The magnitude of the post-vaccination rSBA GMT was lower in the Coad group than the ACWY-TT group for all meningococcal vaccine serogroups (significant only for serogroups A and C), suggesting the possibility of immune interference when ACWY-TT and influenza vaccine are co-administered. However, all but one subject in the Coad group achieved rSBA titers ≥ 1:8 and no more than 2.9% of subjects failed to achieve rSBA titers ≥ 1:128, for any one vaccine serogroup. Additionally, rSBA GMTs were significantly higher in the Coad group than the MenPS group for 3 out of 4 vaccine serogroups. Although the data from this study suggest some reduction in meningococcal rSBA titers when ACWY-TT is co-administered with trivalent inactivated influenza vaccine, the available data also suggest that any potential interference is unlikely to have clinical consequences, given the robust immune responses as illustrated by the RCC curves, and the fact that the post-vaccination titers are within previously-reported ranges. This, taken with the observation that all 3 CHMP criteria defining an acceptable immune response to influenza vaccine were met for all 3 tested influenza strains suggests that ACWY-TT and seasonal influenza vaccine can be co-administered, while maintaining acceptable immune responses to both vaccines.

We identified only one other study where a meningococcal vaccine (MenC-CRM197) was co-administered with an influenza vaccine.20 The study was designed to assess the impact of an immuno-modulating agent on responses to co-administered MenC-CRM197 and influenza vaccines. The response to both vaccines in these individuals appeared adequate. However, comparison with the current study is precluded by use of different assay methods, and interpretation of the results in terms of the immunogenicity of co-administration cannot be made in the absence of a group that received MenC-CRM197 alone.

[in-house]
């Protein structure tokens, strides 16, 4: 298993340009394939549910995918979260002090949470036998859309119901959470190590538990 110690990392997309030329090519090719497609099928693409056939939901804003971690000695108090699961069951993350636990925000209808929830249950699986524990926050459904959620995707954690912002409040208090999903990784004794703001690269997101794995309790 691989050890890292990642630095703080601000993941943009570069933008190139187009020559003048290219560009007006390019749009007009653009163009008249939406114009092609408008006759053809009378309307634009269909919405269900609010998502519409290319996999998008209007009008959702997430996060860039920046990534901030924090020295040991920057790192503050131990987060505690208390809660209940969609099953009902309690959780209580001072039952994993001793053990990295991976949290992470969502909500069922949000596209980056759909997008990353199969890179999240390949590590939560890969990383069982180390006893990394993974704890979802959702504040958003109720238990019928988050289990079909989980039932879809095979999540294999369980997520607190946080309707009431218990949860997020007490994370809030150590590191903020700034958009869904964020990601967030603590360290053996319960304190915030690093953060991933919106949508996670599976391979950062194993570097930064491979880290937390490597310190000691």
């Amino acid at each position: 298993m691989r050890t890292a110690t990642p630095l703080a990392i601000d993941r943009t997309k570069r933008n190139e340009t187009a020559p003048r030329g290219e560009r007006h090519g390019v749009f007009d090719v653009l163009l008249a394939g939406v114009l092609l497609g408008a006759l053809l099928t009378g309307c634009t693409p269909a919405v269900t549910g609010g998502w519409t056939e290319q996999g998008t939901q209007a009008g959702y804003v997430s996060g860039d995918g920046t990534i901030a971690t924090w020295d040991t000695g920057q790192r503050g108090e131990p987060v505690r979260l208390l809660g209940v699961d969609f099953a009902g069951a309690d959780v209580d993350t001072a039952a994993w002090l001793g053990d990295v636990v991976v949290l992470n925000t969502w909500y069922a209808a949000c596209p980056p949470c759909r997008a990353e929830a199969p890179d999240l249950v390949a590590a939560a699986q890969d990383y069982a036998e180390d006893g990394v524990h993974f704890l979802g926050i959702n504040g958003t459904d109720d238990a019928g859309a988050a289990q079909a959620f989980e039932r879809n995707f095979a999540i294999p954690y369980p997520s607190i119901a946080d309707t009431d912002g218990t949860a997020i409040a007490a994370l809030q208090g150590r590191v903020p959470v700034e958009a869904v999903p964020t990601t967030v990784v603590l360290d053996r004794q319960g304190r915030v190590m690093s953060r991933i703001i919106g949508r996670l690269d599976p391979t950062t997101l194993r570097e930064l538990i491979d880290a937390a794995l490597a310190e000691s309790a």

The present study is potentially limited by the absence of control groups to evaluate MenPS co-administered with influenza vaccine, or influenza vaccine alone. However, the criteria for clinical acceptability of the immune response were based on CHMP objective criteria for the yearly registration of inactivated influenza vaccine, and not on a non-inferiority comparison. Thus, the decision not to include a group that received influenza vaccine alone is justified based on the manner in which regulatory agencies determine whether the yearly change in influenza vaccine formulation can be marketed in a given year. Additionally, because ACWY-TT was administered intramuscularly while MenPS was given subcutaneously, the study was conducted open-blind with respect to ACWY-TT and Men-PS administration. Potential bias in the analysis of immunogenicity was reduced by blinding laboratory personnel to age and group. The open design may have influenced attribution of the relationship of adverse events to vaccination, but reporting bias would more likely be against the investigational product.

ACWY-TT had an acceptable safety profile in healthy adults, which was not affected by co-administration with influenza vaccine. Co-administration of vaccines reduces the number of visits required to complete vaccination and improves coverage of the co-administered antigens, which may be particularly important in travelers who need to be vaccinated against multiple antigens in a short duration of time. The administration of seasonal influenza vaccine may coincide with that of ACWY-TT in adults 18–55 y of age annually for an approximately four-month season. This is the first reported study describing the co-administration of an ACWY conjugate vaccine with seasonal influenza vaccine. The data support co-administration for combined vaccination against invasive meningococcal disease and seasonal influenza in healthy adult travelers.

Materials and Methods

Study design